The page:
Bonin G: Chimeric EWS-FLI1 transcript in a Ewing cell line with a complex t(11;22;14) translocation. Cancer Res. 1993, 53 (16): 3655-3657.

    CAS  PubMed  Google Scholar 

  18. 18.

    Turc-Carel C: Chromosomal translocation (11; 22) in cell lines of Ewing's sarcoma. C R Seances Acad Sci III. 1983, 296 (23): 1101-1103.

    CAS  PubMed  Google Scholar 

  19. 19.

    Turc-Carel C: Consistent chromosomal translocation in alveolar rhabdomyosarcoma. Cancer Genet Cytogenet. 1986, 19 (3–4): 361-362.

    CAS  Article  PubMed  Google Scholar 

  20. 20.

    Biegel JA: Chromosomal translocation t(1;13)(p36;q14) in a case of rhabdomyosarcoma. Genes Chromosomes Cancer. 1991, 3 (6): 483-484. 10.1002/gcc.2870030612

    CAS  Article  PubMed  Google Scholar 

  21. 21.

    Barr FG: Rearrangement of the PAX3 paired box gene in the paediatric solid tumour alveolar rhabdomyosarcoma. Nat Genet. 1993, 3 (2): 113-117. 10.1038/ng0293-113

    CAS  Article  PubMed  Google Scholar 

  22. 22.

    Toguchida J, Nakayama T: Molecular genetics of sarcomas: applications to diagnoses and therapy. Cancer Sci. 2009, 100 (9): 1573-1580. 10.1111/j.1349-7006.2009.01232.x

    CAS  Article  PubMed  Google Scholar 

  23. 23.

    Vogelstein B, Lane D, Levine AJ: Surfing the p53 network. Nature. 2000, 408 (6810): 307-310. 10.1038/35042675

    CAS  Article  PubMed  Google Scholar 

  24. 24.

    Raycroft L: Analysis of p53 mutants for transcriptional activity. Mol Cell Biol. 1991, 11 (12): 6067-6074.

    PubMed Central  CAS  Article  PubMed  Google Scholar 

  25. 25.

    Raycroft L, Wu HY, Lozano G: Transcriptional activation by wild-type but not transforming mutants of the p53 anti-oncogene. Science. 1990, 249 (4972): 1049-1051. 10.1126/science.2144364

    PubMed Central  CAS  Article  PubMed  Google Scholar 

  26. 26.

    Wang LL: Biology of osteogenic sarcoma. Cancer J. 2005, 11 (4): 294-305. 10.1097/00130404-200507000-00005

    CAS  Article  PubMed  Google Scholar 

  27. 27.

    Oliner JD: Amplification of a gene encoding a p53-associated protein in human sarcomas. Nature. 1992, 358 (6381): 80-83. 10.1038/358080a0

    CAS  Article  PubMed  Google Scholar 

  28. 28.

    Oliner JD: Oncoprotein MDM2 conceals the activation domain of tumour suppressor p53. Nature. 1993, 362 (6423): 857-860. 10.1038/362857a0

    CAS  Article  PubMed  Google Scholar 

  29. 29.

    Bond GL: A Single Nucleotide Polymorphism in the MDM2 Promoter Attenuates the p53 Tumor Suppressor Pathway and Accelerates Tumor Formation in Humans. Cell. 2004, 119 (5): 591-602. 10.1016/j.cell.2004.11.022

    CAS  Article  PubMed  Google Scholar 

  30. 30.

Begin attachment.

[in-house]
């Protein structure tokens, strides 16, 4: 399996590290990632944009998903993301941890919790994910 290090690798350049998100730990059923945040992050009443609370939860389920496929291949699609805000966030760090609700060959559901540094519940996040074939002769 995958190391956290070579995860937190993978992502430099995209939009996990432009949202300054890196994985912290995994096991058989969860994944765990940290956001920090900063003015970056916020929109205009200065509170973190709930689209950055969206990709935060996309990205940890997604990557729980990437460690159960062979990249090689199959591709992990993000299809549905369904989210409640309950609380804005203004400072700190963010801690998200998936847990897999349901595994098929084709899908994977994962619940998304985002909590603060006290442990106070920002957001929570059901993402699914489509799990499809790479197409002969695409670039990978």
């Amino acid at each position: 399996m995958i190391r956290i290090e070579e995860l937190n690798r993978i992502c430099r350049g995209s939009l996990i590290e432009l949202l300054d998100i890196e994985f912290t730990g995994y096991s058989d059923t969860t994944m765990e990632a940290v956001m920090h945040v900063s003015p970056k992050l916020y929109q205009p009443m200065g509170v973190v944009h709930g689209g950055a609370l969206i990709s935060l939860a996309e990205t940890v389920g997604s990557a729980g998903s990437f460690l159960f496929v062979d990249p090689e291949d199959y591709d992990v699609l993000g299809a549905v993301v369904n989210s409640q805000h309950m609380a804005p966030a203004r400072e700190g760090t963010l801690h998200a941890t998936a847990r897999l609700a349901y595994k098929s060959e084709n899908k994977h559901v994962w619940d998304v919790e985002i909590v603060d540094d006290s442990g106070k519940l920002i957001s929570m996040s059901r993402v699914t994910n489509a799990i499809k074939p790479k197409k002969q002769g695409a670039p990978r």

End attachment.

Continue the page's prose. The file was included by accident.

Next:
Ito M: Comprehensive Mapping of p53 Pathway Alterations Reveals an Apparent Role for Both SNP309 and MDM2 Amplification in Sarcomagenesis. Clin Cancer Res. 2011, 17 (3): 416-426. 10.1158/1078-0432.CCR-10-2050

    CAS  Article  PubMed  Google Scholar 

  31. 31.

    Post SM: A High-Frequency Regulatory Polymorphism in the p53 Pathway Accelerates Tumor Development. Cancer Cell. 2010, 18 (3): 220-230. 10.1016/j.ccr.2010.07.010

    PubMed Central  CAS  Article  PubMed  Google Scholar 

  32. 32.

    Tebbet RD, Vickery RD: Osteogenic sarcoma following irradiation for retinoblastoma; with the report of a case. Am J Ophthalmol. 1952, 35 (6): 811-818.

    CAS  Article  PubMed  Google Scholar 

  33. 33.

    Nordling CO: A new theory on cancer-inducing mechanism. Br J Cancer. 1953, 7 (1): 68-72. 10.1038/bjc.1953.8

    PubMed Central  CAS  Article  PubMed  Google Scholar 

  34. 34.

    Knudson AG: Mutation and cancer: statistical study of retinoblastoma. Proc Natl Acad Sci U S A. 1971, 68 (4): 820-823. 10.1073/pnas.68.4.820

    PubMed Central  Article  PubMed  Google Scholar 

  35. 35.

    Deshpande A, Hinds PW: The retinoblastoma protein in osteoblast differentiation and osteosarcoma. Curr Mol Med. 2006, 6 (7): 809-817.

    CAS  PubMed  Google Scholar 

  36. 36.

    Toguchida J: Preferential mutation of paternally derived RB gene as the initial event in sporadic osteosarcoma. Nature. 1989, 338 (6211): 156-158. 10.1038/338156a0

    CAS  Article  PubMed  Google Scholar 

  37. 37.

    Yonghao T: Deletions and point mutations of p16, p15 gene in primary tumors and tumor cell lines. Chin Med Sci J. 1999, 14 (4): 200-205.

    CAS  PubMed  Google Scholar 

  38. 38.

    Oda Y: Frequent alteration of p16(INK4a)/p14(ARF) and p53 pathways in the round cell component of myxoid/round cell liposarcoma: p53 gene alterations and reduced p14(ARF) expression both correlate with poor prognosis. J Pathol. 2005, 207 (4): 410-421. 10.1002/path.1848

    CAS  Article  PubMed  Google Scholar 

  39. 39.

    Bourdeaut F: Mosaicism for oncogenic G12D KRAS mutation associated with epidermal nevus, polycystic kidneys and rhabdomyosarcoma. J Med Genet. 2010, 47 (12): 859-862. 10.1136/jmg.2009.075374

    Article  PubMed  Google Scholar 

  40. 40.

    Jacks T: Tumor spectrum analysis in p53-mutant mice. Curr Biol. 1994, 4 (1): 1-7. 10.1016/S0960-9822(00)00002-6

    CAS  Article  PubMed  Google Scholar 

  41. 41.

    Donehower LA: Mice deficient for p53 are developmentally normal but susceptible to spontaneous tumours. Nature. 1992, 356 (6366): 215-221. 10.1038/356215a0